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Sink the oil!

Heavy.
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On the one hand, the Gulf of Mexico is bebothered and vexed with crude oil which, being floaty, tends to float.

On the other hand, there are plans to try seeding parts of the oceans with iron compounds in order to promote plankton growth as a means of sequestering carbon.

If, inter alia sim podium, we combine these two concepts, we arrive at a third.

It is possible to create iron salts of aliphatic (oily) molecules (see link). These compounds have been proposed as oil additives to reduce soot formation, and they work because they are soluble in oil.

So.

If we can douse the Gulf of Mexico with enough of these compounds (or pump them in to the rising plume of oil), we will kill two birds with one stone. (OK, bad choice of metaphor.)

The aliphatic iron salts will preferentially dissolve in the oil, thereby increasing its density. At some point, it will sink to the sea bed, where it will do a lot less harm than it does on the surface, and where it will be less likely to wind up on beaches, pelicans and TV. The oil will eventually degrade, with a bit of luck.

As the oil breaks down, it will slowly leach its ironic compounds back into the ocean, thereby trickle-feeding local plankton with what they need (assuming that currents eventually bring the irony water back towards the surface) and helping to sequester all that CO2.

Win win!

(I had hoped it would be possible to harvest the iron-enriched oil with a big magnet, but this seems unlikely even by the lax standards of the HB.)

MaxwellBuchanan, Jun 22 2010

Oil-soluble iron compounds. http://www.patentst...88/description.html
[MaxwellBuchanan, Jun 22 2010]

[link]






       I dunno Max.... I could see stronger arguments for not suppressing its tendency to make its way to the surface. Coating the sea bed with this muck seems to me to more damaging long term. I'll ask Greenpeace.
xenzag, Jun 22 2010
  

       It's easier to clean a halibut than a pelican.
MaxwellBuchanan, Jun 22 2010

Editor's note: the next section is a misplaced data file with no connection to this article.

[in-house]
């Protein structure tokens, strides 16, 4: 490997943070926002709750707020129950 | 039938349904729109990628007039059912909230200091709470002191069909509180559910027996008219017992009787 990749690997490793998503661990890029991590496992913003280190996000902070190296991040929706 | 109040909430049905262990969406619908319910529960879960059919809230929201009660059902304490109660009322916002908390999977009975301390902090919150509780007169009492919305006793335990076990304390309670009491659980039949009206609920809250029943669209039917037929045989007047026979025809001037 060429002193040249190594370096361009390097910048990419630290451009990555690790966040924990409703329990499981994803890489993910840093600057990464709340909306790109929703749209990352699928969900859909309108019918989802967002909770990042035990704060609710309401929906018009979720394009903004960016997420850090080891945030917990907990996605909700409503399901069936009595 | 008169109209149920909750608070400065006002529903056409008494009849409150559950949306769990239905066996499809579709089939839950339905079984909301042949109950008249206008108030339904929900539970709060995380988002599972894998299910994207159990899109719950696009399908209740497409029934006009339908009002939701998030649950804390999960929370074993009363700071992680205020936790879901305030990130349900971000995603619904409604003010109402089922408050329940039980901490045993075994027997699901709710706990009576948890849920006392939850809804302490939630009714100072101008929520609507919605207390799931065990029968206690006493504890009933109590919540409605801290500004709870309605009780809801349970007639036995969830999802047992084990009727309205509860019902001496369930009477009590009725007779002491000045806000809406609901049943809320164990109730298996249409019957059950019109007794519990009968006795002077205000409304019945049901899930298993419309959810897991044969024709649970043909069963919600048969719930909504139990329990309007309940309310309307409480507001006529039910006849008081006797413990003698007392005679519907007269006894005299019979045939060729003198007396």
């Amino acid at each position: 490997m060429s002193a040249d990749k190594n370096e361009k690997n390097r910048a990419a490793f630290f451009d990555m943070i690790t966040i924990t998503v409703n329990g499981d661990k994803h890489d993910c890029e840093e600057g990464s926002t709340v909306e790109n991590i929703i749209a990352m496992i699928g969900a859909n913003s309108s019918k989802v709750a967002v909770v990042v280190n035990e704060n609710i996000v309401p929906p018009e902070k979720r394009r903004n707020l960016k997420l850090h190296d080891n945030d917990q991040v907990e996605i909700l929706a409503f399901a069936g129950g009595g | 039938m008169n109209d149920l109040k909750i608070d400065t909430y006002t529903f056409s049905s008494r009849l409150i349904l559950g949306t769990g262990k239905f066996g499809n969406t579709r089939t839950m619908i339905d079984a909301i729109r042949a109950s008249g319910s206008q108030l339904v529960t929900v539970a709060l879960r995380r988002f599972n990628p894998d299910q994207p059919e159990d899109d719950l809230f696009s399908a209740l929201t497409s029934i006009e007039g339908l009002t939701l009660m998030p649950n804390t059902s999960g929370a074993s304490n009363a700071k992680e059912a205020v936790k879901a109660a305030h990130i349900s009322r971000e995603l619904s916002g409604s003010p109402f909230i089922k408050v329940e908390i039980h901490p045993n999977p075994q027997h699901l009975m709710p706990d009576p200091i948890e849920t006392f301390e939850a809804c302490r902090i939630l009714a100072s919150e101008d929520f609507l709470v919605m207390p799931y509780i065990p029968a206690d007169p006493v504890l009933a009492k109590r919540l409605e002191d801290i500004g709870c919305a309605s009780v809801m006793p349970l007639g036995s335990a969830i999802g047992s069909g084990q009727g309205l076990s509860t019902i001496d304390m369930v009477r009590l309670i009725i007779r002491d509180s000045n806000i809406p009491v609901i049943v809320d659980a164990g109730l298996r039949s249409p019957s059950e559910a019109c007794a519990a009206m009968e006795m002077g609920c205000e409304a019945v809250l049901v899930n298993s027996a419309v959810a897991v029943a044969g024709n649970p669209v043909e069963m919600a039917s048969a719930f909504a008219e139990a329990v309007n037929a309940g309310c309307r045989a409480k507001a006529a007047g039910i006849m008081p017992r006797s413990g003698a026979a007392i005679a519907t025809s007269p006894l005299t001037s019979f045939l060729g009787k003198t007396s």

I think you'd just be making a poor man's lava lamp. Wouldn't the iron salts desolve rather quickly leaving you with a longer time released oil spill to deal with?   

       And just out of curiosity, why aliphatic?   

       Who cleans the halibut? Haliburton of course.
xenzag, Jun 22 2010
  

       Um, coral reefs?
RayfordSteele, Jun 22 2010
  

       Aliphatic means carbon chains with no crazy ring structures. Basically all the oil. Aliphatic salts are, presumably, ionic compounds formed when molecules bearing an aliphatic chain interact with oppositely charged ions such as Fe3+.   

       The problem I see with this idea is that the aliphatic ion is charged via monocarboxylic acid. So, how are you gonna throw this functional group on the end of a bunch of regular old alkanes?
daseva, Jun 22 2010
  

       // how are you gonna throw this functional group on the end of a bunch of regular old alkanes?// I's found me someone who can do the throwin'. See link.   

       //Um, coral reefs?// I think adding coral reefs to oil to make it sink is a possibility - especially given the large surface area of dead coral - good thinking. But iron salts may be cheaper.
MaxwellBuchanan, Jun 22 2010
  

       From the article: "An amount of a C6 to C8 monocarboxylic acid at least equivalent to the amount of magnesium oxide to be reacted is dissolved in the iron carboxylate solution as the reaction medium. This acid can be straight or branched chain and, in particular, is α-branched. Examples of such acids are 2- ethylbutyric acid, 2,3-dimethylbutyric acid, 2- methylpentanoic acid, 2-ethylpentanoic acid, and 2- ethylhexanoic acid, 2-ethylhexanoic acid being preferred. For best results, the excess of acid should not be more than 30%, advantageously from about 10 to 30%."   

       So you see, they are inventing something that can dissolve in oil, but it does not react with the oil. It reacts with the aliphatic monocarboxilic acids. Now, let's go find an enzyme that converts alkanes into monocarboxilic acids? Something something carboxilase?